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Sleep apnea: how is it recognised & what can be done about it?

I have already written a couple of posts on sleep apnea -"Sleep apnea - what is it, how common is it and how does it affect mortality & physical health?" and "Sleep apnea - how does it affect psychological health?".  In this third & last post of the sequence, I'll explore how we can recognise sleep apnea and what we can do about it.

Sleep apnea - how does it affect psychological health?

I have already written a first post "Sleep apnea - what is it, how common is it and how does it affect mortality & physical health?" which highlights that sleep apnea is a common, regularly unrecognised disorder, occurring in approaching 1 in 5 adults and that, particularly as it becomes more severe - probably approximately 1 in 10 sufferers (Li et al, 2015) - sleep apnea is linked with a wide range of serious diseases and with significantly increased death rates.  In this second post, I'll look at the relevance of sleep apnea for psychiatric disorders.

Introduction & monitoring

“ Education should be "not the filling of a pail but the lighting of a fire." ” - William Butler Yeats

Here are a series of forms that I use almost every session with clients, or for screening and orientation at the start of therapy:

Alcohol: know your limits and increase the price

A recent article in the British Medical Journal (Kmietowicz 2009) reports that "The chief medical officer for England has called for a minimum price of 50 pence (0.54; $0.70) to be charged for a unit of alcohol to reduce excessive drinking and its associated harms.  Liam Donaldson said that antisocial drinking should be targeted in the same way as smoking in public places so that being drunk is no longer an aim or socially acceptable.  ‘England has a drink problem and the whole of society bears the burden,' said Professor Donaldson at the launch of his 2008 annual report. ‘The passive effects of heavy drinking on innocent parties are easily underestimated and frequently ignored. The concept of passive drinking and the devastating collateral effect that alcohol can have on others must be addressed on a national scale.'  He said that evidence shows that price and access are the two key factors that can help to change drinking habits, as they were for tobacco."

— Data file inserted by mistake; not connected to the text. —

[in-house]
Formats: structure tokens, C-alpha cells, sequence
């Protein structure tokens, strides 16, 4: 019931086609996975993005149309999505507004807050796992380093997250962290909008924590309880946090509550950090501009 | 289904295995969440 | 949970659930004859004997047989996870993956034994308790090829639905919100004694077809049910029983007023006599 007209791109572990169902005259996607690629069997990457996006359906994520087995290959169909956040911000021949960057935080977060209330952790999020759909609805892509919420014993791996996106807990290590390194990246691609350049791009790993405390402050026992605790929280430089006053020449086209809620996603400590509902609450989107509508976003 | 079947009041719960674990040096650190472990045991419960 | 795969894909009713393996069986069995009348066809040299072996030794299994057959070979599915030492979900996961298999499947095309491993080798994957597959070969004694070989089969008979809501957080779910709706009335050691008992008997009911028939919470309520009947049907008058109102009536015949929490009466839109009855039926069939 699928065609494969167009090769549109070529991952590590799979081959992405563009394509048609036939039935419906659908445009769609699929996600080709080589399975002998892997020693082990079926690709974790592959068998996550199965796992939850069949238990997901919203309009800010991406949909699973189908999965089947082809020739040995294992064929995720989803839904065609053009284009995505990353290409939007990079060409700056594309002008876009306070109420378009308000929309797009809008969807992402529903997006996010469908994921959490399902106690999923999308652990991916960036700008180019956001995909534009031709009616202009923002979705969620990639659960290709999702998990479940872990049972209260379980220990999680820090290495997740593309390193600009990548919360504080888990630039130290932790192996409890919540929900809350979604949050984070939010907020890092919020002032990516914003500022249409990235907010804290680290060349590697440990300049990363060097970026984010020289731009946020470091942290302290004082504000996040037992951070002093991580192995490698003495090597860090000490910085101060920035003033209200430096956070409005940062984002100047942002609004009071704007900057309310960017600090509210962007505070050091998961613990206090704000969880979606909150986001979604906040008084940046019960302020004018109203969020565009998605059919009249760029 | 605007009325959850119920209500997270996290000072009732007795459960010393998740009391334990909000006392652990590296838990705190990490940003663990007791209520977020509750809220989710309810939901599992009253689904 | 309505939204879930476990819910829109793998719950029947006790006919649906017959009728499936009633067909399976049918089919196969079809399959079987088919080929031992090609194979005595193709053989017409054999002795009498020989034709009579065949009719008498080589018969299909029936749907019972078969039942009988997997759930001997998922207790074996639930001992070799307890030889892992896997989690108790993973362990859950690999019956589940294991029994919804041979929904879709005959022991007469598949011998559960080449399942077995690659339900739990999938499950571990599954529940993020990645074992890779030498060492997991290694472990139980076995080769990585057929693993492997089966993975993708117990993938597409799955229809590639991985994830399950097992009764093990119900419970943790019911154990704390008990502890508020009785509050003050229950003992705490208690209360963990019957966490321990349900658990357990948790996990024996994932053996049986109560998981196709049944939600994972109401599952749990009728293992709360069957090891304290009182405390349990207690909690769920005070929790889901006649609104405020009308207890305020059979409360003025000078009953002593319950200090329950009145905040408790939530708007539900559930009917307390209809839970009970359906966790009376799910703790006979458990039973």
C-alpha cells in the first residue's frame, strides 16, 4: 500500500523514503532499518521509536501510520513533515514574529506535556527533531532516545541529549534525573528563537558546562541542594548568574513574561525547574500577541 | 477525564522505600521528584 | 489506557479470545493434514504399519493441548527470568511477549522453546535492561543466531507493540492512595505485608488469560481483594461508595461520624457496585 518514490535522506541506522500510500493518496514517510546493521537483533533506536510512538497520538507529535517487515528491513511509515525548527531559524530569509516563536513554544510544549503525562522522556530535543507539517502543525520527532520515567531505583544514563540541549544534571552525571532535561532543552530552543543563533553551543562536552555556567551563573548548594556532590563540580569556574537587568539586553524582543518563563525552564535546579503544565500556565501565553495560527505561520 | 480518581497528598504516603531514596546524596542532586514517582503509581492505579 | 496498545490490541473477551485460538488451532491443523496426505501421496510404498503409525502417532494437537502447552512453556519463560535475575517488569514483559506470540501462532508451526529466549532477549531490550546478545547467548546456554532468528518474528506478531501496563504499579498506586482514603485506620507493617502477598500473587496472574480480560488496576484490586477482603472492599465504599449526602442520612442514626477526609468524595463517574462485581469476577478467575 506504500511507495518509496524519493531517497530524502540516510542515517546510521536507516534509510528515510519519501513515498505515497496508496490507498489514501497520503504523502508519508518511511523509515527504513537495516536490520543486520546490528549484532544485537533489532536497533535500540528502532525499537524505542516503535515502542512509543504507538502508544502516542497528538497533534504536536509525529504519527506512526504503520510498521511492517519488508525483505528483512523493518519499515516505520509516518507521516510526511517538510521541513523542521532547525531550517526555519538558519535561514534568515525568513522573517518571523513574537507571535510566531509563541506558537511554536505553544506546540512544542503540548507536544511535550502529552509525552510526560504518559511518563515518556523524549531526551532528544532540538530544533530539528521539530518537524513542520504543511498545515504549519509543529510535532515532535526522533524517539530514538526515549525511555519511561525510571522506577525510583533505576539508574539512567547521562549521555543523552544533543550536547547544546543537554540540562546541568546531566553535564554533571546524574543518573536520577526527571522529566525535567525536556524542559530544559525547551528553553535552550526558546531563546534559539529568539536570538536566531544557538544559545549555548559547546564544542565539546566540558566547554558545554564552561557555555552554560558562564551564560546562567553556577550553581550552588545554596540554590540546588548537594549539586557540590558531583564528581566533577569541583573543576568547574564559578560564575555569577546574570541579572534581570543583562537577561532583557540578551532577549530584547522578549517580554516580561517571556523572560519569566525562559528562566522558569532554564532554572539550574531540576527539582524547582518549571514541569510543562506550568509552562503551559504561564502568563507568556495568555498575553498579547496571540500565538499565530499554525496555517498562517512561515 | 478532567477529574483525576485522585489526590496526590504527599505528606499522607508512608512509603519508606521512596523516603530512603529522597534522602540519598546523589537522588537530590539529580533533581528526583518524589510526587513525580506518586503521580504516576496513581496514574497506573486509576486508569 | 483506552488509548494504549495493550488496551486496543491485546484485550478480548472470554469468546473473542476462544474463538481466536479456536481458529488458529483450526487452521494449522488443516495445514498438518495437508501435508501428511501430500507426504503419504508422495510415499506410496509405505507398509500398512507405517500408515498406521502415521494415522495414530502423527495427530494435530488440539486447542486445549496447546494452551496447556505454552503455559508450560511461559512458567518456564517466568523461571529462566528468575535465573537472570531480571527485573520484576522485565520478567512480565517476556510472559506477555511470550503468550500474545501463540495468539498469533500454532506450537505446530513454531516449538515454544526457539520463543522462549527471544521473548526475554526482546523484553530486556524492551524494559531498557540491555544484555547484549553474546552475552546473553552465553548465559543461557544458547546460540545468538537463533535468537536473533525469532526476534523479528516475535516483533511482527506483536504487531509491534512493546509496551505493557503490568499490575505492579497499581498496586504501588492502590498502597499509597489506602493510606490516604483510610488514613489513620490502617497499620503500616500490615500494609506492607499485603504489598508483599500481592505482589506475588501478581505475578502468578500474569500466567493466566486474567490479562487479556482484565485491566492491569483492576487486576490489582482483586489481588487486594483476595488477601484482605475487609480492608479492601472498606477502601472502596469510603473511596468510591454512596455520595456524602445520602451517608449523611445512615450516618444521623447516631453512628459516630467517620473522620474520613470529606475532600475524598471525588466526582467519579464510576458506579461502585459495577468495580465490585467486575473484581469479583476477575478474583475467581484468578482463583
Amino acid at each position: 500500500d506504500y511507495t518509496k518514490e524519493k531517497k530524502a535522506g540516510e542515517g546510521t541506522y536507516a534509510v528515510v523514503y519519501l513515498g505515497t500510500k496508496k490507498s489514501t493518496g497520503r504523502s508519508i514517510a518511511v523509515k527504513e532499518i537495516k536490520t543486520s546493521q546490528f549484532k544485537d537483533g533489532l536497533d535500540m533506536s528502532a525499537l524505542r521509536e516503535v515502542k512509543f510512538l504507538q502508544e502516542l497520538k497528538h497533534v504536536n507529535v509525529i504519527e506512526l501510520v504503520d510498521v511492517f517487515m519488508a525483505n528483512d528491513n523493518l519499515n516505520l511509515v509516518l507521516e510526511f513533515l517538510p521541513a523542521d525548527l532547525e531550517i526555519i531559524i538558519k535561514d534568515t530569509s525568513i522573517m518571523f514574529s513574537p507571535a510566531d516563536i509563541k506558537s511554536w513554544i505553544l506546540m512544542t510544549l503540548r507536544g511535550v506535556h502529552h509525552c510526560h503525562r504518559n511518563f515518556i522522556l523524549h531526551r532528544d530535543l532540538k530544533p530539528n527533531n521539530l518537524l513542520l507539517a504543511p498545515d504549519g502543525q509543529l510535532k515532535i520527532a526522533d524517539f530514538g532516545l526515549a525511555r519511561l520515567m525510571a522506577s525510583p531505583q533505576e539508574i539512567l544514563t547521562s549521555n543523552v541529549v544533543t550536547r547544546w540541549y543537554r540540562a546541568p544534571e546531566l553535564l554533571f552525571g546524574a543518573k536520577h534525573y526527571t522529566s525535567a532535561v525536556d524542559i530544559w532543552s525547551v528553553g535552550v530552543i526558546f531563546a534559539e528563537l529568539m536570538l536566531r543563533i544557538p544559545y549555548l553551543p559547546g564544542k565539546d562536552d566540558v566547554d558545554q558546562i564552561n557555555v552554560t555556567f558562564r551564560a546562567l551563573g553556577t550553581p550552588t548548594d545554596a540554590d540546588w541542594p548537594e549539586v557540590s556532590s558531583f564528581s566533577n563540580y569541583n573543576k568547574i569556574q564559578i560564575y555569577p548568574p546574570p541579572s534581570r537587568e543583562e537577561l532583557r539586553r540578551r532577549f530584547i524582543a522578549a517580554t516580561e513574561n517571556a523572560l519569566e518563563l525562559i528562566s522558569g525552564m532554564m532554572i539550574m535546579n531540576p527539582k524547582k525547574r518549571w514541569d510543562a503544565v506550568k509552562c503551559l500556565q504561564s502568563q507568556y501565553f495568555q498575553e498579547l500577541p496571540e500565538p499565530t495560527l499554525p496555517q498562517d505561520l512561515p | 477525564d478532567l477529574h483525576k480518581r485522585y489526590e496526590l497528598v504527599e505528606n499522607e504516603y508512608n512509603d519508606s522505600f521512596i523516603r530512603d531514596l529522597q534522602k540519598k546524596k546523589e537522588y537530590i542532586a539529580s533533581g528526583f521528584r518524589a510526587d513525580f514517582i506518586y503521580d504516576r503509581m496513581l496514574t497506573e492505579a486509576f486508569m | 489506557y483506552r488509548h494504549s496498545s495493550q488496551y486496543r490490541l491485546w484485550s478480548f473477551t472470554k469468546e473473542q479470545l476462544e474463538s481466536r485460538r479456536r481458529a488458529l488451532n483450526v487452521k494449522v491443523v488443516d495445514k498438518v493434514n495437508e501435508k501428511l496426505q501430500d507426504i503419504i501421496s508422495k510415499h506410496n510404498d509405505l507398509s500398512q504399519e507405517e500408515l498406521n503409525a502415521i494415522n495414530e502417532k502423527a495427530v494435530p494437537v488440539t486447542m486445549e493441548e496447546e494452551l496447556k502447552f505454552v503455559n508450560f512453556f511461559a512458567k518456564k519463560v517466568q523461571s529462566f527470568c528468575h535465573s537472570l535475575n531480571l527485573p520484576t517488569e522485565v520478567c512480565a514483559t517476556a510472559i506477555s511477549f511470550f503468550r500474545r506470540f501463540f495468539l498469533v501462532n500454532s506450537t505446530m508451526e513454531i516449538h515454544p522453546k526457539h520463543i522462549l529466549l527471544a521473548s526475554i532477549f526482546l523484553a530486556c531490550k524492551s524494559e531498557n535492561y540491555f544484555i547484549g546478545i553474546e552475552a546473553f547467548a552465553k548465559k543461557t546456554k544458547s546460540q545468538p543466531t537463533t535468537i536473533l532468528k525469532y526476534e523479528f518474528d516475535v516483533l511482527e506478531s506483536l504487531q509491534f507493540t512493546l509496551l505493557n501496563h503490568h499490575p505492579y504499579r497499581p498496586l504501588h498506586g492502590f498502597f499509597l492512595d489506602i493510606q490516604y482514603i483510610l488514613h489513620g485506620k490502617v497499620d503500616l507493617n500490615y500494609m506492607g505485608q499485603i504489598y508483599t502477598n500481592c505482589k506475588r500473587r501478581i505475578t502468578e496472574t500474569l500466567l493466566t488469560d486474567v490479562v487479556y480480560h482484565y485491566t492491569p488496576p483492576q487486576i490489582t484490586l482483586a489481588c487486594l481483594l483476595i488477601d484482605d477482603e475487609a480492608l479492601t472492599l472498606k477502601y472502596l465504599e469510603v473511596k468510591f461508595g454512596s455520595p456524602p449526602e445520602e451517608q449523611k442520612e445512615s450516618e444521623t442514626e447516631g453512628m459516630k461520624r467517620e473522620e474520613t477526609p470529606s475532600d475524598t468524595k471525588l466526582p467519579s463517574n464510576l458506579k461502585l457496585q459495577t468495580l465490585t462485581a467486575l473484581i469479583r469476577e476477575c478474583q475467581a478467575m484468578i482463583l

The CAGE questionnaire as a screen for alcohol problems

An article in one of this month's editions of the Journal of the American Medical Association celebrates the publication of the CAGE alcohol screening questionnaire by Charles Ewing 25 years ago.  CAGE is a mnemonic to help remember the four simple questions.  "Have you ever ...

1.) felt the need to cut down your drinking?
2.) felt annoyed by criticism of your drinking?
3.) had guilty feelings about drinking?
4.) taken a morning eye opener?

An affirmative answer to 2 or 3 of these questions makes an alcohol problem likely, while a score of 4 suggests a diagnosis of alcoholism is almost certain. 

The questions can be used in most clinical settings to identify people who need to be checked out more fully.  In the United States, 30% of primary care physicians report  regularly screening for substance abuse.  Of these physicians 55% use the CAGE.  See too the January blog posting on The demon drink. 

Depression assessment

“ Disagreements between scientists of good intention are merely truth in the making. ” - Andrews

Depression assessment scales come in two basic forms - interviewer/clinician rated and sufferer/patient rated.  As stated in the background information on the IDS/QIDS questionnaires (see below) "There are several accepted clinician rated and patient self report measures of depressive symptoms. The most commonly used clinician rated scales are the 17, 21, 24, 28, and 31 item versions of the Hamilton Rating Scale for Depression (HRSD) (Hamilton 1960, 1967), and the 10-item Montgomery-Asberg Scale (Montgomery and Asberg 1979). The most frequently used self-reports include the 13, and 21 item version of the Beck Depression Inventory (BDI) (Beck et al. 1961), the BDI-II (Beck et al. 1996), the Zung Depression Rating Scale (Zung 1965), the Carroll Rating Scale (CRS) (Carroll et al. 1981), and the Patient Health Questionnaire - 9 (PHQ-9) (Kroenke et al.

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